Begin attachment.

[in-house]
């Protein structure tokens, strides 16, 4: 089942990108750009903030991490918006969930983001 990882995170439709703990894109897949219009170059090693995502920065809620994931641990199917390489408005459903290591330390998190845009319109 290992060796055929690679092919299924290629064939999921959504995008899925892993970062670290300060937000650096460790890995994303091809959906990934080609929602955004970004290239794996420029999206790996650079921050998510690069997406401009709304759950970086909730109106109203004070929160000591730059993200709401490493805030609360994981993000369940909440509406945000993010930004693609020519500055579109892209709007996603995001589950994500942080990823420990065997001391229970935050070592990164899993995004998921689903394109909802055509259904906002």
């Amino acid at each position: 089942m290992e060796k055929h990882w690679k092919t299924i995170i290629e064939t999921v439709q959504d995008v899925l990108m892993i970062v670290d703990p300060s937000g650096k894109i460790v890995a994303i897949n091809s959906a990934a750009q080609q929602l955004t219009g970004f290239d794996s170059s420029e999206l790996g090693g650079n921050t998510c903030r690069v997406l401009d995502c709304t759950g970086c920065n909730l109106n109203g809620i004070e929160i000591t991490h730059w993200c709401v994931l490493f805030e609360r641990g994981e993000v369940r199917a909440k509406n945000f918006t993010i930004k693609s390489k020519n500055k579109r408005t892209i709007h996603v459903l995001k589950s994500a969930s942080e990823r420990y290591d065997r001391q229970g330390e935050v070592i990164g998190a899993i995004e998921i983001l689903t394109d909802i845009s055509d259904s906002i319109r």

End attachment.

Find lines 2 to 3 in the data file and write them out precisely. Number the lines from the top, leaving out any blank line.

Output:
């Protein structure tokens, strides 16, 4: 089942990108750009903030991490918006969930983001 990882995170439709703990894109897949219009170059090693995502920065809620994931641990199917390489408005459903290591330390998190845009319109 290992060796055929690679092919299924290629064939999921959504995008899925892993970062670290300060937000650096460790890995994303091809959906990934080609929602955004970004290239794996420029999206790996650079921050998510690069997406401009709304759950970086909730109106109203004070929160000591730059993200709401490493805030609360994981993000369940909440509406945000993010930004693609020519500055579109892209709007996603995001589950994500942080990823420990065997001391229970935050070592990164899993995004998921689903394109909802055509259904906002």
């Amino acid at each position: 089942m290992e060796k055929h990882w690679k092919t299924i995170i290629e064939t999921v439709q959504d995008v899925l990108m892993i970062v670290d703990p300060s937000g650096k894109i460790v890995a994303i897949n091809s959906a990934a750009q080609q929602l955004t219009g970004f290239d794996s170059s420029e999206l790996g090693g650079n921050t998510c903030r690069v997406l401009d995502c709304t759950g970086c920065n909730l109106n109203g809620i004070e929160i000591t991490h730059w993200c709401v994931l490493f805030e609360r641990g994981e993000v369940r199917a909440k509406n945000f918006t993010i930004k693609s390489k020519n500055k579109r408005t892209i709007h996603v459903l995001k589950s994500a969930s942080e990823r420990y290591d065997r001391q229970g330390e935050v070592i990164g998190a899993i995004e998921i983001l689903t394109d909802i845009s055509d259904s906002i319109r």